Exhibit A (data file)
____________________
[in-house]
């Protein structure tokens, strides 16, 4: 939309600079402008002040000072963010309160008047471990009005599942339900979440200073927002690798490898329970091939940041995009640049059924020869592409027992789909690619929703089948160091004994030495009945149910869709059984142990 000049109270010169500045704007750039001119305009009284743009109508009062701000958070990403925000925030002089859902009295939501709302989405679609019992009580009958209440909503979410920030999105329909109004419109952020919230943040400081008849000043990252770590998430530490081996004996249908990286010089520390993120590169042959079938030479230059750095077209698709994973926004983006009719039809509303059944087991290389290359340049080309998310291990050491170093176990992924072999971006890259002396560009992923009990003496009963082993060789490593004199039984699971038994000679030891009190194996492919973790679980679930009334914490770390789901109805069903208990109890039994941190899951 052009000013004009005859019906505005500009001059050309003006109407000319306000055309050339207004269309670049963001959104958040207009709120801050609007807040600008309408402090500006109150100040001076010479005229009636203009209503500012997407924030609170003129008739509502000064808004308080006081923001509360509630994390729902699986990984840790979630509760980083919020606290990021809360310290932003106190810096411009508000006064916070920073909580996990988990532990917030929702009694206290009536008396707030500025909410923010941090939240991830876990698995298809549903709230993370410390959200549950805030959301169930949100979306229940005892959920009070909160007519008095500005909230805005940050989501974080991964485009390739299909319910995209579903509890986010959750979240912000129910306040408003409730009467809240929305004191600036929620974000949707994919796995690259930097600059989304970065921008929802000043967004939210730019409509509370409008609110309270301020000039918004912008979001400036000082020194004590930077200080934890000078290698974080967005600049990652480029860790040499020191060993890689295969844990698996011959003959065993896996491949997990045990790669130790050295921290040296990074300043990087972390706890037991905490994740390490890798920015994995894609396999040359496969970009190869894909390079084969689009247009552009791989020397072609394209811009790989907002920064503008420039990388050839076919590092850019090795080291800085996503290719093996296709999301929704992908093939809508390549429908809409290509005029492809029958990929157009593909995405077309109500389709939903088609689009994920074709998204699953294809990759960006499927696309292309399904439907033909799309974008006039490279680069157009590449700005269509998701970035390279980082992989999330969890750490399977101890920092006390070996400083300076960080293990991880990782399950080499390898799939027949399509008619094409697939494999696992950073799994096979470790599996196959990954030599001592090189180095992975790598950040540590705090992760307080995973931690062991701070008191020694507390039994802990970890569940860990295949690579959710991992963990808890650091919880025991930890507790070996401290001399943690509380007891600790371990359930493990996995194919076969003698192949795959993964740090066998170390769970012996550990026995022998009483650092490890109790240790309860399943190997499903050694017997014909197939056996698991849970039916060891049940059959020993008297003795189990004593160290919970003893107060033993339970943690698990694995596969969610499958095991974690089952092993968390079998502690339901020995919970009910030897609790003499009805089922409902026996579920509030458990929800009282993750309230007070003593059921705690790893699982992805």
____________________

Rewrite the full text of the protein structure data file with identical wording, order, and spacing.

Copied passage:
[in-house]
């Protein structure tokens, strides 16, 4: 939309600079402008002040000072963010309160008047471990009005599942339900979440200073927002690798490898329970091939940041995009640049059924020869592409027992789909690619929703089948160091004994030495009945149910869709059984142990 000049109270010169500045704007750039001119305009009284743009109508009062701000958070990403925000925030002089859902009295939501709302989405679609019992009580009958209440909503979410920030999105329909109004419109952020919230943040400081008849000043990252770590998430530490081996004996249908990286010089520390993120590169042959079938030479230059750095077209698709994973926004983006009719039809509303059944087991290389290359340049080309998310291990050491170093176990992924072999971006890259002396560009992923009990003496009963082993060789490593004199039984699971038994000679030891009190194996492919973790679980679930009334914490770390789901109805069903208990109890039994941190899951 052009000013004009005859019906505005500009001059050309003006109407000319306000055309050339207004269309670049963001959104958040207009709120801050609007807040600008309408402090500006109150100040001076010479005229009636203009209503500012997407924030609170003129008739509502000064808004308080006081923001509360509630994390729902699986990984840790979630509760980083919020606290990021809360310290932003106190810096411009508000006064916070920073909580996990988990532990917030929702009694206290009536008396707030500025909410923010941090939240991830876990698995298809549903709230993370410390959200549950805030959301169930949100979306229940005892959920009070909160007519008095500005909230805005940050989501974080991964485009390739299909319910995209579903509890986010959750979240912000129910306040408003409730009467809240929305004191600036929620974000949707994919796995690259930097600059989304970065921008929802000043967004939210730019409509509370409008609110309270301020000039918004912008979001400036000082020194004590930077200080934890000078290698974080967005600049990652480029860790040499020191060993890689295969844990698996011959003959065993896996491949997990045990790669130790050295921290040296990074300043990087972390706890037991905490994740390490890798920015994995894609396999040359496969970009190869894909390079084969689009247009552009791989020397072609394209811009790989907002920064503008420039990388050839076919590092850019090795080291800085996503290719093996296709999301929704992908093939809508390549429908809409290509005029492809029958990929157009593909995405077309109500389709939903088609689009994920074709998204699953294809990759960006499927696309292309399904439907033909799309974008006039490279680069157009590449700005269509998701970035390279980082992989999330969890750490399977101890920092006390070996400083300076960080293990991880990782399950080499390898799939027949399509008619094409697939494999696992950073799994096979470790599996196959990954030599001592090189180095992975790598950040540590705090992760307080995973931690062991701070008191020694507390039994802990970890569940860990295949690579959710991992963990808890650091919880025991930890507790070996401290001399943690509380007891600790371990359930493990996995194919076969003698192949795959993964740090066998170390769970012996550990026995022998009483650092490890109790240790309860399943190997499903050694017997014909197939056996698991849970039916060891049940059959020993008297003795189990004593160290919970003893107060033993339970943690698990694995596969969610499958095991974690089952092993968390079998502690339901020995919970009910030897609790003499009805089922409902026996579920509030458990929800009282993750309230007070003593059921705690790893699982992805």